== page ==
The Memphis-based company said it filed a copyright infringement lawsuit in the Chancery Division of the High Court in England and Wales against Joseph Pirzada, alleging he is the source of the box set.

The set includes footage from a 1977 television special called “Elvis in Concert” and raw footage of Elvis in Omaha, Neb., and Rapid City, S.D., said the company, which owns copyrights on those materials.

Company lawyers and computer experts, with authorization by the court, searched Pirzada’s home Jan. 25 for evidence of the sale and distribution of the set.

An e-mail sent Wednesday to a recording company that lists Pirzada as its owner was not immediately returned.

On Feb. 2, Elvis Presley Enterprises sued Bud Glass, who has previously published an Elvis book and DVD series, on claims he illegally sold and distributed the Pirzada box set in the United States.

An e-mail sent to Bud Glass Productions on Tuesday afternoon was not immediately returned. The lawsuit was filed in U.S. District Court in the Northern District of Florida.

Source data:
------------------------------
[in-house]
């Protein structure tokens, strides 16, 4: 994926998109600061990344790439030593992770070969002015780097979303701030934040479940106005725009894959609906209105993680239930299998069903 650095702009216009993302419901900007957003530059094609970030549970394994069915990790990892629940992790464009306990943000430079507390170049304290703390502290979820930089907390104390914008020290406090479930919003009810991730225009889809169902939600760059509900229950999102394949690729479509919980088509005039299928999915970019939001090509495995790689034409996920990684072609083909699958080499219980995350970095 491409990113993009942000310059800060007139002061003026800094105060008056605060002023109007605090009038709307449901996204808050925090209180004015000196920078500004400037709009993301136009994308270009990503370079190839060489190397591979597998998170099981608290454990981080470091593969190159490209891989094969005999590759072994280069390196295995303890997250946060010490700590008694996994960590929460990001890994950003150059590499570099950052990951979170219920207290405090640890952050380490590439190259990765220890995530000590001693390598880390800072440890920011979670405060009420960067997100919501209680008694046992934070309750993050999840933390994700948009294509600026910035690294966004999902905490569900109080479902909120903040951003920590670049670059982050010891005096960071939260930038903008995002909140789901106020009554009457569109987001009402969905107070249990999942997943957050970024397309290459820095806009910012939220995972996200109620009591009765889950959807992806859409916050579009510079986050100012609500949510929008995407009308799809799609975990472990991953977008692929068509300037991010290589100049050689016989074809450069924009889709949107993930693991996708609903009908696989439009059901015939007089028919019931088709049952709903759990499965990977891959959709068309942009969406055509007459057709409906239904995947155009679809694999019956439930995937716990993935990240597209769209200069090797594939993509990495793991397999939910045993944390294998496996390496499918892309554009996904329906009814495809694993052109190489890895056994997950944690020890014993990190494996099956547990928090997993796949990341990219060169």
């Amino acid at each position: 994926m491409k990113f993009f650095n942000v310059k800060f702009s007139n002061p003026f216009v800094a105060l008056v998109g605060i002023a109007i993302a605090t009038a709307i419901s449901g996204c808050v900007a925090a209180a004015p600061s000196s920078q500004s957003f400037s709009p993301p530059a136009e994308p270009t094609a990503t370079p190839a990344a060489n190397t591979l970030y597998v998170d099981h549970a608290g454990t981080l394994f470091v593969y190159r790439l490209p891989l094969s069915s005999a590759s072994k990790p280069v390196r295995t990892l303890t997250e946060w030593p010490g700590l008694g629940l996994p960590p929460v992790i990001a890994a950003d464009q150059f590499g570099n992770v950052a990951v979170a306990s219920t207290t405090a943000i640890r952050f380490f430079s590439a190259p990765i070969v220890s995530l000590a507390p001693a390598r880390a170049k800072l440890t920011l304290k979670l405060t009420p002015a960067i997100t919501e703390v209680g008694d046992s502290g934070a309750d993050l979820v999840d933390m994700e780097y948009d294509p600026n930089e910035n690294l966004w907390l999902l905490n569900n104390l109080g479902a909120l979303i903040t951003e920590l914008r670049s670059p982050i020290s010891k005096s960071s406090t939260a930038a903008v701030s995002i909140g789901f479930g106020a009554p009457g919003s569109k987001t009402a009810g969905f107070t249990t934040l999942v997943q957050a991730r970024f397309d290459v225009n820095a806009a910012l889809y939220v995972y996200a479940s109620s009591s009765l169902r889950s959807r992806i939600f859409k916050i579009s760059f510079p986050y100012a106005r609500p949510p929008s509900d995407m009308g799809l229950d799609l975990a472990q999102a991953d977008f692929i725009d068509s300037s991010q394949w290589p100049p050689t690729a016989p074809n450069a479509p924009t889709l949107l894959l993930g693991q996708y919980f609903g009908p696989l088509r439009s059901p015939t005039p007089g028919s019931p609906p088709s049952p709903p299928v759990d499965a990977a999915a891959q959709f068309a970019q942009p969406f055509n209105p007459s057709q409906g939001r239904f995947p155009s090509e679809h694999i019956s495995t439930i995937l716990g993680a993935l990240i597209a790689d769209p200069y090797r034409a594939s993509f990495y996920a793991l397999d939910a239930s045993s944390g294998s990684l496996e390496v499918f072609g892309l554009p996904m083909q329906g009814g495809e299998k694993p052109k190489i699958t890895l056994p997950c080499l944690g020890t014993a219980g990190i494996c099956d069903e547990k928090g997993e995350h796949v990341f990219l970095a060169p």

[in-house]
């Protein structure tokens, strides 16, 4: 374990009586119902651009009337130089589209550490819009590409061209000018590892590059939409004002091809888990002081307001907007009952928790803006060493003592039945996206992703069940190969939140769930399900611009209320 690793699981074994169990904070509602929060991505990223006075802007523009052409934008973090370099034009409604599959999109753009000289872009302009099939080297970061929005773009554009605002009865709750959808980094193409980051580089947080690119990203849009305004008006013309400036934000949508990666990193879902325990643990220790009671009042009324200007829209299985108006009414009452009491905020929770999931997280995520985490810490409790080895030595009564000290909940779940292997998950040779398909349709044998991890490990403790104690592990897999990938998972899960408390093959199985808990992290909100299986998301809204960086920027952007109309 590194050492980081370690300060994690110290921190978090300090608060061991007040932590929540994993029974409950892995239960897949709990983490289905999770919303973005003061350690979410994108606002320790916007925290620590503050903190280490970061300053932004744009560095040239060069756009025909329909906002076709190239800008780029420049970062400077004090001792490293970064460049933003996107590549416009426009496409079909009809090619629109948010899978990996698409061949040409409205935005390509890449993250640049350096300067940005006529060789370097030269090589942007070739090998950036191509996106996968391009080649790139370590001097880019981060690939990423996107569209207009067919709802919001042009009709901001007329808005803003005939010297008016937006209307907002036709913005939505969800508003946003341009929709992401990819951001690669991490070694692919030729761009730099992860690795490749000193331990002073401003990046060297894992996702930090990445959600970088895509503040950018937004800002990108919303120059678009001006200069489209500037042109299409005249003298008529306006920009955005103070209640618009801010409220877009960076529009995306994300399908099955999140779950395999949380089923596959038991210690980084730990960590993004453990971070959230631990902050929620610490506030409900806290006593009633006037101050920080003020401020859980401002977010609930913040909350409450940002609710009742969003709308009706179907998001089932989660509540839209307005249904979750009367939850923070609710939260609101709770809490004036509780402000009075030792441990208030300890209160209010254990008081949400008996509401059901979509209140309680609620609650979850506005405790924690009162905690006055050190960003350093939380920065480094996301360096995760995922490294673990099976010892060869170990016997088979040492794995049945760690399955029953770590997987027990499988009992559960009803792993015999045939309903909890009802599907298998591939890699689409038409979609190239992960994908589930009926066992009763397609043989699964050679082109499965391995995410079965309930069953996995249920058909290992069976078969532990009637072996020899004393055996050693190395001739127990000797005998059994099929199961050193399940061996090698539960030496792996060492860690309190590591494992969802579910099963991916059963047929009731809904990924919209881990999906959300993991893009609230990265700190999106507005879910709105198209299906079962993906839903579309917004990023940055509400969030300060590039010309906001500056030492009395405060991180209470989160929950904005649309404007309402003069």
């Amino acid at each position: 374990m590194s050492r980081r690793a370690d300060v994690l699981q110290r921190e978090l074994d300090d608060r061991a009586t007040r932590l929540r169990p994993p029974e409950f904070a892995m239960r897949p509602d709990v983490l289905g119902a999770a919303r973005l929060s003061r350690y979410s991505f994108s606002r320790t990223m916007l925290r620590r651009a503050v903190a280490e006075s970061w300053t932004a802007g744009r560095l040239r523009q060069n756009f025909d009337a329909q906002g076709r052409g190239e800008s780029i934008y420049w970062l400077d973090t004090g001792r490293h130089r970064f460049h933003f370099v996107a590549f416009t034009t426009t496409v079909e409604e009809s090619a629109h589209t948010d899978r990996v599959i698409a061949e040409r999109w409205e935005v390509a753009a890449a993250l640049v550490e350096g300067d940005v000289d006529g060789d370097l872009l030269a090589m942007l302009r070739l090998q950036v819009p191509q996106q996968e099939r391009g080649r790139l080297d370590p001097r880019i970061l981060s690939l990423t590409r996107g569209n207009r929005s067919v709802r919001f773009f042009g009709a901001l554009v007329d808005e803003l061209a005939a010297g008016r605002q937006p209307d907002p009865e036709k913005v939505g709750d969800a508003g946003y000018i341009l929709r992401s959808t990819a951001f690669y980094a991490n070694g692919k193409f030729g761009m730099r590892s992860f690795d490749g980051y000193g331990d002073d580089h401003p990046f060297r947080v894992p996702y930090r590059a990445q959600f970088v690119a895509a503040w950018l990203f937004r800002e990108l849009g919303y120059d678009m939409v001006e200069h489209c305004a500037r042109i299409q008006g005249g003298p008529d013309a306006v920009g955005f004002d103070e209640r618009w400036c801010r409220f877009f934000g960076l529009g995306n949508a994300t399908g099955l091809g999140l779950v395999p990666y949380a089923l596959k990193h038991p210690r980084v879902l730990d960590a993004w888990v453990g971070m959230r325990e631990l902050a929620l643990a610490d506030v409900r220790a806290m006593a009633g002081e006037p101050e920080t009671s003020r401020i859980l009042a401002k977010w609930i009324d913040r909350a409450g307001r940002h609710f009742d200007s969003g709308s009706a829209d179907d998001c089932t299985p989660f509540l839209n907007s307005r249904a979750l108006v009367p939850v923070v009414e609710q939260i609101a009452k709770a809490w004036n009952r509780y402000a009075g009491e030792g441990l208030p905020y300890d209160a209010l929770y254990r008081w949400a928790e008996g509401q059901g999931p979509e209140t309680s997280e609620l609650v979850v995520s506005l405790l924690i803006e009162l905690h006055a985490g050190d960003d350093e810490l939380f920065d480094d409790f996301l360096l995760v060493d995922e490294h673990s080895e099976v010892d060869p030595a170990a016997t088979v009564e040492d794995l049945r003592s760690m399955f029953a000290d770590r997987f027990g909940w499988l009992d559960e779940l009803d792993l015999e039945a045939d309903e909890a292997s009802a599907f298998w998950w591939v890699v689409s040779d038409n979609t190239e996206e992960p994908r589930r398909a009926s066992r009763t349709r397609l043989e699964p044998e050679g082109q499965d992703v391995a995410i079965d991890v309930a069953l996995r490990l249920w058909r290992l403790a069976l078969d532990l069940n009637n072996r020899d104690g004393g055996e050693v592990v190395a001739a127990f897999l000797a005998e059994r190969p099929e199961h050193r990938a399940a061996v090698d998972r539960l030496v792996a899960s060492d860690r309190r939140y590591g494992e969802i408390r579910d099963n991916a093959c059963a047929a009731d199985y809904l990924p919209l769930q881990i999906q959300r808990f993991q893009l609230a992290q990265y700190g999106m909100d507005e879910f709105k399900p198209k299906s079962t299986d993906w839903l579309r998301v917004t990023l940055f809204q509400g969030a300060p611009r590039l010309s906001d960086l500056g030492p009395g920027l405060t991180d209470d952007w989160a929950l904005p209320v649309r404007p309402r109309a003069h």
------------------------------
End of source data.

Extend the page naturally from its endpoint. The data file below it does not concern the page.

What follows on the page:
Elvis Presley Enterprises has been known to go after entities it feels have violated its copyright and licenses. The company manages the dead singer’s music publishing assets and a worldwide licensing program.

The company said it’s considering filing additional lawsuits against others involved the manufacture, sale, and release of the box set and other bootlegs.

“Elvis Presley Enterprises will not tolerate infringement of our intellectual property rights,” said Jack Soden, CEO of Elvis Presley Enterprises, Inc.

In more court action, Elvis Presley Enterprises said it won a judgment in the England and Wales chancery court against Agostino Carollo, known as DJ Spankox.

The company had sued Carollo, alleging breach of contract and trademark infringement related to a Christmas remix album that included the company’s trademarks, logos and photos.

Carollo and the company had entered into an agreement in 2008 on Carollo’s first album of Elvis remixes and a follow-up album, but the company told Carollo in 2009 that it would not support nor endorse the Christmas remix album.

The British court on Feb. 1 barred Carollo from infringing on the company’s trademarks and ordered him to pay damages and attorney’s fees.